How To Read the Bible

or The Real Hebel


James Jordan was asked whereabouts in the Bible is the best place to start reading it:

We should start in Genesis. What we should really do is pass a law that for five years you may only read Genesis through Joshua over and over again. So you get the foundation… When the Psalms and Ecclesiastes were written, they were written for people who were steeped in the earlier Scriptures. Ecclesiastes is not some mysterious book of philosophy. Ecclesiastes is all about the Feast of Tabernacles. The Feast of Tabernacles is literally the Feast of “Clouds.” That’s what sukkoth means. You get branches down out of a tree to make a little lean-to. Those branches up on that tree are a cloud. When you make a tree-house down here out of those branches, you’ve got your own little cloud. After a week it disintegrates. But God in His cloud, in His Tabernacle, goes on and on.

Solomon doesn’t say “vanity of vanities.” He says, “Mist, mist, all is mist.” We’re talking about clouds. All the things you make, they disintegrate. At the end of Ecclesiastes, your body is a cloud and it disintegrates. Who can shepherd the wind when everything is mist? God can shepherd the wind. He says, even though everything is disintegrating all the time, there is one thing that God has given you as a gift, and that is to eat, drink and be merry. That’s a quotation from Deuteronomy 14 describing the Feast of Tabernacles. You bring wine and strong drink and make merry before the Lord. The whole book of Ecclesiastes is written to people who do the Feast of Tabernacles. It reflects on it. But people forget that, so they read Ecclesiastes as if it were some piece of philosophy. It’s not. It’s about worship and life.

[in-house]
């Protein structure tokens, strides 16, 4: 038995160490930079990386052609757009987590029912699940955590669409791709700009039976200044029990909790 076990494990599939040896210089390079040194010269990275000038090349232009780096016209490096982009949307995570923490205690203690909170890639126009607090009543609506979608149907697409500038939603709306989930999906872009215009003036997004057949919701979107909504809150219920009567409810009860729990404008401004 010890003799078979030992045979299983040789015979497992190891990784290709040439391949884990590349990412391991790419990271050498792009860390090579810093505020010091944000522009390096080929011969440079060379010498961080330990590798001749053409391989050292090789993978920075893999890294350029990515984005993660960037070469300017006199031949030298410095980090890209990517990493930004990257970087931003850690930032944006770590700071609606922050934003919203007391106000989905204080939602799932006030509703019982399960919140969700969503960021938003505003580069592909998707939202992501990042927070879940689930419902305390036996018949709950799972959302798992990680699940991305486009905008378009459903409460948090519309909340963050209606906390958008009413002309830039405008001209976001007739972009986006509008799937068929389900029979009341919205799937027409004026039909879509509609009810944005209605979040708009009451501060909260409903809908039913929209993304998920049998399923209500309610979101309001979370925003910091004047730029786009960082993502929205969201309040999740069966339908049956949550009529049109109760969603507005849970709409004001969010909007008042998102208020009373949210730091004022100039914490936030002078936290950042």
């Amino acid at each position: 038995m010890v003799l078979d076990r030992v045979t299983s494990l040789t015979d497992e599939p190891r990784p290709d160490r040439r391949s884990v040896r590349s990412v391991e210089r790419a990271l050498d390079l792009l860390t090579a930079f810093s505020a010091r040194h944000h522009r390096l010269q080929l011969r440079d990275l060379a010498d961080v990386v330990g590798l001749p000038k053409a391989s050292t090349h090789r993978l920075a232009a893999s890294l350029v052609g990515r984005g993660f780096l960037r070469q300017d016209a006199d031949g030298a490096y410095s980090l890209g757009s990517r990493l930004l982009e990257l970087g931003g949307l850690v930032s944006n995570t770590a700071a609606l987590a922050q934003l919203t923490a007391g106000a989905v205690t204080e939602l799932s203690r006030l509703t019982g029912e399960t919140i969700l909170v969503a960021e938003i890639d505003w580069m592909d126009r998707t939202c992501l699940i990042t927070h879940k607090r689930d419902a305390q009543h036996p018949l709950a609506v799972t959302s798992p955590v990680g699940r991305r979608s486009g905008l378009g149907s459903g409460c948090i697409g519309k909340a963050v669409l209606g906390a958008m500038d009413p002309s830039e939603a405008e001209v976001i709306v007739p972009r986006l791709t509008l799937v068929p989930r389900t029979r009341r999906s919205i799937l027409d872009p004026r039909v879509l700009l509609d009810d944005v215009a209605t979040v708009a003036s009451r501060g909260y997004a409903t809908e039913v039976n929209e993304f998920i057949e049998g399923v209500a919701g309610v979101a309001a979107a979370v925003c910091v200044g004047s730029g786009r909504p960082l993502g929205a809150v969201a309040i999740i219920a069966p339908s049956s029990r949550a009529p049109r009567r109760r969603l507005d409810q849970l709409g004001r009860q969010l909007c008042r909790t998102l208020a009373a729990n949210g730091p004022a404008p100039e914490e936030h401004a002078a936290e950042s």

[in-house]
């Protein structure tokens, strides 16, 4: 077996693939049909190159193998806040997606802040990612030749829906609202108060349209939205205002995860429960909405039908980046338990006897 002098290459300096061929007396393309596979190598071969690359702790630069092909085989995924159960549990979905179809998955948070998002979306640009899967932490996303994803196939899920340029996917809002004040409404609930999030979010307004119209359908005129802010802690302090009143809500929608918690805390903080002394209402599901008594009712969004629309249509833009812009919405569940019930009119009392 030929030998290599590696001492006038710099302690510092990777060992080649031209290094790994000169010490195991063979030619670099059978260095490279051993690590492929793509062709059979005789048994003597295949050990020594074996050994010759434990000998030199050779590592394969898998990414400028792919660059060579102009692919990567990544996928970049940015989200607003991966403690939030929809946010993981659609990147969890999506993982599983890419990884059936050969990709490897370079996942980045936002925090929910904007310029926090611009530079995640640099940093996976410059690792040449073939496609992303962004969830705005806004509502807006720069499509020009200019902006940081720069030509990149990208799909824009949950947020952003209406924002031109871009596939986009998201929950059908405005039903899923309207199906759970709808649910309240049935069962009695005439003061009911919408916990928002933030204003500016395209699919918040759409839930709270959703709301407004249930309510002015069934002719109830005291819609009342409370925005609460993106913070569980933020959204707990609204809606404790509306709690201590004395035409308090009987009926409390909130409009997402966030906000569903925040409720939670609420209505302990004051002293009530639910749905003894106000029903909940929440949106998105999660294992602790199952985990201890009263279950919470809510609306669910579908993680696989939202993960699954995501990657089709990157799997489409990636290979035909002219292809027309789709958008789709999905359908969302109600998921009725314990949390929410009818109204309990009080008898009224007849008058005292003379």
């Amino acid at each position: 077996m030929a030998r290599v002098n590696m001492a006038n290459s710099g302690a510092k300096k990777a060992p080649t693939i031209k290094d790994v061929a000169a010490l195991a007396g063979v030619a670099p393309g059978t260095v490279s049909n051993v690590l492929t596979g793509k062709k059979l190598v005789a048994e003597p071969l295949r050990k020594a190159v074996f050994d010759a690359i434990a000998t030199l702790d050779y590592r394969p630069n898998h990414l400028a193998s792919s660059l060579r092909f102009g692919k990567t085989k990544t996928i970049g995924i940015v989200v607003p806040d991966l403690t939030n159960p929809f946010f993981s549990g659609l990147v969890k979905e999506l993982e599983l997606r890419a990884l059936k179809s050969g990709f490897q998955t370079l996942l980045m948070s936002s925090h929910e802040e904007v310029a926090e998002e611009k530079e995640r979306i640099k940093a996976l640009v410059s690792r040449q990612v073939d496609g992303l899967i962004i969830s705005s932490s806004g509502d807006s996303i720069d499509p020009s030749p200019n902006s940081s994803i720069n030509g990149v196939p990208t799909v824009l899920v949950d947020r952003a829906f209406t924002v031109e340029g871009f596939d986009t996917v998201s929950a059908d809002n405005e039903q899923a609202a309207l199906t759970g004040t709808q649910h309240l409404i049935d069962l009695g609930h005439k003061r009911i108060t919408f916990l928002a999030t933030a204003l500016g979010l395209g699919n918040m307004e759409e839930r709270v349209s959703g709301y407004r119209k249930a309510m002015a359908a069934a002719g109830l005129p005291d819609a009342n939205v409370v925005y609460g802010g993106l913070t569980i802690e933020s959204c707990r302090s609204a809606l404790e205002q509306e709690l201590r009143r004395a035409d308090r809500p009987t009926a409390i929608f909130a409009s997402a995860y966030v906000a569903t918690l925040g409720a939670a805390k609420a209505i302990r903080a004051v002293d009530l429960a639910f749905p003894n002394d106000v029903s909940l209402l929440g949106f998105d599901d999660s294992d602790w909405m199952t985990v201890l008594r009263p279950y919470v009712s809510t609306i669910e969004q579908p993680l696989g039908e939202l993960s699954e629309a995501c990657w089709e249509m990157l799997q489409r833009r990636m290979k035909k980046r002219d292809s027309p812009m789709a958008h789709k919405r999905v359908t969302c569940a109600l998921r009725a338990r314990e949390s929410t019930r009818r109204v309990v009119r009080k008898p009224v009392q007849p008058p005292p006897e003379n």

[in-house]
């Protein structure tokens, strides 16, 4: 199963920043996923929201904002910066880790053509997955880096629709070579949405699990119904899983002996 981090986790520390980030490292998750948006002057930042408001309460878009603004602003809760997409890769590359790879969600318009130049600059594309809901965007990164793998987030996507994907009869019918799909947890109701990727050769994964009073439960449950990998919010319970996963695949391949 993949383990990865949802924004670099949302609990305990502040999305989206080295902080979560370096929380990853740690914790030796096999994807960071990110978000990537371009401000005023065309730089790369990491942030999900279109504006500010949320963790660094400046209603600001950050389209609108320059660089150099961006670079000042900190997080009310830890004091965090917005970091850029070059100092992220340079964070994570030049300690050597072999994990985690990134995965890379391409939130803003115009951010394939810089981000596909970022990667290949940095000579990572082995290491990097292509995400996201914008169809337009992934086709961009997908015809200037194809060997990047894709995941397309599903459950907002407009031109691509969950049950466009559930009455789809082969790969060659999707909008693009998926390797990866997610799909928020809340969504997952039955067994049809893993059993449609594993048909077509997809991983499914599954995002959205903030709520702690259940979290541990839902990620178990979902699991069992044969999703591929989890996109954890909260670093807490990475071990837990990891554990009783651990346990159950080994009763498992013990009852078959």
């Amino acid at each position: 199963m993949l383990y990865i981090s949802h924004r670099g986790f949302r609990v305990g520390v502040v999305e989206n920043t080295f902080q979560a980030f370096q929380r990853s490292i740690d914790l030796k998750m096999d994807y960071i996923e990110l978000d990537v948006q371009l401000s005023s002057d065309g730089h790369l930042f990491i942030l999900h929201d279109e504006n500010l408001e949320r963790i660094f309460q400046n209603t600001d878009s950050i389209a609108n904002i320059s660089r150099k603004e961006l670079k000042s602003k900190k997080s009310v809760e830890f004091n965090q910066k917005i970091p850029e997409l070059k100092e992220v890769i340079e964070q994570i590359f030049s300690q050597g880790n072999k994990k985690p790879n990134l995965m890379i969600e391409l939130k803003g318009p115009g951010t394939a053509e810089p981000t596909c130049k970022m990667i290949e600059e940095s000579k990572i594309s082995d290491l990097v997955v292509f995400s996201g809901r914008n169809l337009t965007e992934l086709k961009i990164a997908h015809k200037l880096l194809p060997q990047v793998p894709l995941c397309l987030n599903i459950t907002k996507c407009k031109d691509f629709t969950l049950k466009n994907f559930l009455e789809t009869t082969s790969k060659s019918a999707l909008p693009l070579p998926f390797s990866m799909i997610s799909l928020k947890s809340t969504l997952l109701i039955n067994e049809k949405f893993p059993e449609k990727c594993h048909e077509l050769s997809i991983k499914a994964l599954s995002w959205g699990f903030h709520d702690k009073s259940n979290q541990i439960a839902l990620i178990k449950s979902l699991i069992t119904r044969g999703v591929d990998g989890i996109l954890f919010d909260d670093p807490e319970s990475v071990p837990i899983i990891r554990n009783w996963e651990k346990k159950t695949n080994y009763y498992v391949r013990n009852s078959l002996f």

So, as you read the Bible, it’s helpful to remember where you are on the map. If you read Samuel or Kings, you must remember they were written to people who had Genesis to Joshua. That’s what’s in their brain.

Adapted from Reading the Bible (Again) For The First Time, Lecture 6, “The Three Falls of Mankind.”
On the significance of the Feast of Tabernacles, see A Place Called Clouds. For Paul’s overlooked allusion to it in Romans 11, see Seven Thousand Who Have Not Bowed to Baal – 2.

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